“On TV and Video” is a column exploring opportunities and challenges in advanced TV and video.
Today’s column is written by Ocean Fine, senior vice president of sales and demand at Factual.
Linear TV has always attracted ad budget from the Johnson & Johnsons and Campbell Soups of the world. In the digital era, those players are increasingly investing in OTT, as do newer ones like Blue Apron and HelloFresh.
OTT is a different kind of experience from linear TV because the former lets viewers watch their favorite content on demand rather than live, representing an opportunity for brands to connect with consumers in a channel where they are in control. Not to mention that OTT audience buying can be more targeted with advanced viewer data, such as demographics, relevant segments and consumer interest categories, compared to traditional TV.
Measurement, however, has been a challenge for OTT advertisers, particularly for grocery players like CPGs and supermarket chains that want to get a clearer understanding of what ads drive foot traffic and boost sales.
But connecting advertising to in-store sales is moving from a decades-old dream to an actual reality in the digital age. Location is one way to connect the dots. With location, marketers can connect OTT ad exposure to in-store visitation and incremental sales. For instance, video ads company FreeWheel has used location data to measure sales impact of up to 9.9% for retailers.
OTT ads can also be measured for in-store impact by Nielsen Catalina, which offers cross-device data sets that measure sales effectiveness by looking at audiences that are exposed to the ad campaign versus unexposed audiences. Measurement player IRI also is designed to target and measure OTT ads with purchase insights for specific brands with the aim of growing loyalty.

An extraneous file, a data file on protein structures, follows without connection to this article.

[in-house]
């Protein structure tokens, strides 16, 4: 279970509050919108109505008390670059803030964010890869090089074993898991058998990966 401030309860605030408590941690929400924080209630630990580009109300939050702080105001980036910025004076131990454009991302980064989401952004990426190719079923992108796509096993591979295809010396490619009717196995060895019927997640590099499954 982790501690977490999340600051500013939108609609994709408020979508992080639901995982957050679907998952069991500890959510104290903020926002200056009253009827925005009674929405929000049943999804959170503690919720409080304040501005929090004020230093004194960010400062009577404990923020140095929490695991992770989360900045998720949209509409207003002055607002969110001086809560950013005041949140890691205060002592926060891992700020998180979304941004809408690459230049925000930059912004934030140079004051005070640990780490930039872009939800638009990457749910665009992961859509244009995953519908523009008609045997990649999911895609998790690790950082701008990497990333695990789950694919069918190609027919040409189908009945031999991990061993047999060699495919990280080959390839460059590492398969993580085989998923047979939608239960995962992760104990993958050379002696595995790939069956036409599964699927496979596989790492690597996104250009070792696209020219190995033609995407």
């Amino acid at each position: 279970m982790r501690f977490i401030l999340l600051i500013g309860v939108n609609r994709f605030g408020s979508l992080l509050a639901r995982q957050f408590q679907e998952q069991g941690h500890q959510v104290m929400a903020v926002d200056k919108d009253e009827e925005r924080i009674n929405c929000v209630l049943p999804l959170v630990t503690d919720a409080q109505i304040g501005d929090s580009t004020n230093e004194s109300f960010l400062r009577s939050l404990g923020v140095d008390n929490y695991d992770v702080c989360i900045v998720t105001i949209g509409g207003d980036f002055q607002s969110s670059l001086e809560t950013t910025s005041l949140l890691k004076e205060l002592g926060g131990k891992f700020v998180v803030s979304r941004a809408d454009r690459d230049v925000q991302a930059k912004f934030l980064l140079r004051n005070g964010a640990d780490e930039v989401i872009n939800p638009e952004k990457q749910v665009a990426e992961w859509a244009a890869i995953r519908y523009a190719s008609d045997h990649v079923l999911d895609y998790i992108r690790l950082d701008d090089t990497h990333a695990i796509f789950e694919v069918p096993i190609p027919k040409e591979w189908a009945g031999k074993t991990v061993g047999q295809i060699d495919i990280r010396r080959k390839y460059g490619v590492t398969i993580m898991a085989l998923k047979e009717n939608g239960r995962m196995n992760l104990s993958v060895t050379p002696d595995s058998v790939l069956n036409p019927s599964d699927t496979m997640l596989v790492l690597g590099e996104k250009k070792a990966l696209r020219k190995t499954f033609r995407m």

About one-eighth of TV inventory is now available for addressable advertising, including 65 million-plus US households to target. The scale is there, but the inventory is not. As OTT ad measurement continues to improve, this inventory problem will likely be solved sooner rather than later due to the opportunity for brands to reach these households.
Some legacy brands just seem to understand the shifting landscape of media consumption better than others.
For instance, Kroger is lifting its spend on OTT ads after seeing 82% incremental reach on Hulu for 25- to-54-year-old consumers. The 136-year-old grocery brand also discovered that 95% of its target demographic turned out to be folks who watch little to no linear TV, underscoring how crucial OTT has become to its advertising mix.
And Johnson & Johnson, which accounts for nearly 4% of the global beauty market, has increased its YouTube advertising budget by 250% in the last four years.
For its Neutrogena beauty line, J&J recently ran 21 different videos and used data to target viewers based on the time of day and the local weather. The initiative produced a 14% sales jump, and 72% of those sales were from new customers. Taking a page out of the direct-to-consumer playbook, the company worked with social influencers Olivia and Cade in one video ad that received 15.5 million views. A J&J exec characterized the results as an “unprecedented return on investment.”
J&J shows an opportunity for CPG brands to develop a more robust direct-to-consumer strategy. Away, Dollar Shave Club, Rent the Runway and other DTCs have upended legacy CPG markets by bypassing the middle layer. Now with OTT and its new measurement capabilities and built-in phone/smart TV/tablet functionality, big brands like J&J can actually build a direct relationship – and not just brand affinity.
The need to future-proof
Though the lion’s share of TV-minded advertising is still on linear TV, it’s clear the marketplace is moving more toward OTT. And CPGs and grocery players are starting to realize the potential for measuring campaign performance in OTT.
On a larger scale, it’s all about becoming digital-first companies as media consumption continues to shift online. On a more granular level, it’s all about whether a campaign drove people into a store and then evolving the creative and media strategy around the incoming data.
Change is never easy. But the good news in the OTT era is that performance data exists like never before for CPGs and grocers, helping ad buyers to convince their higher-ups to change with the times.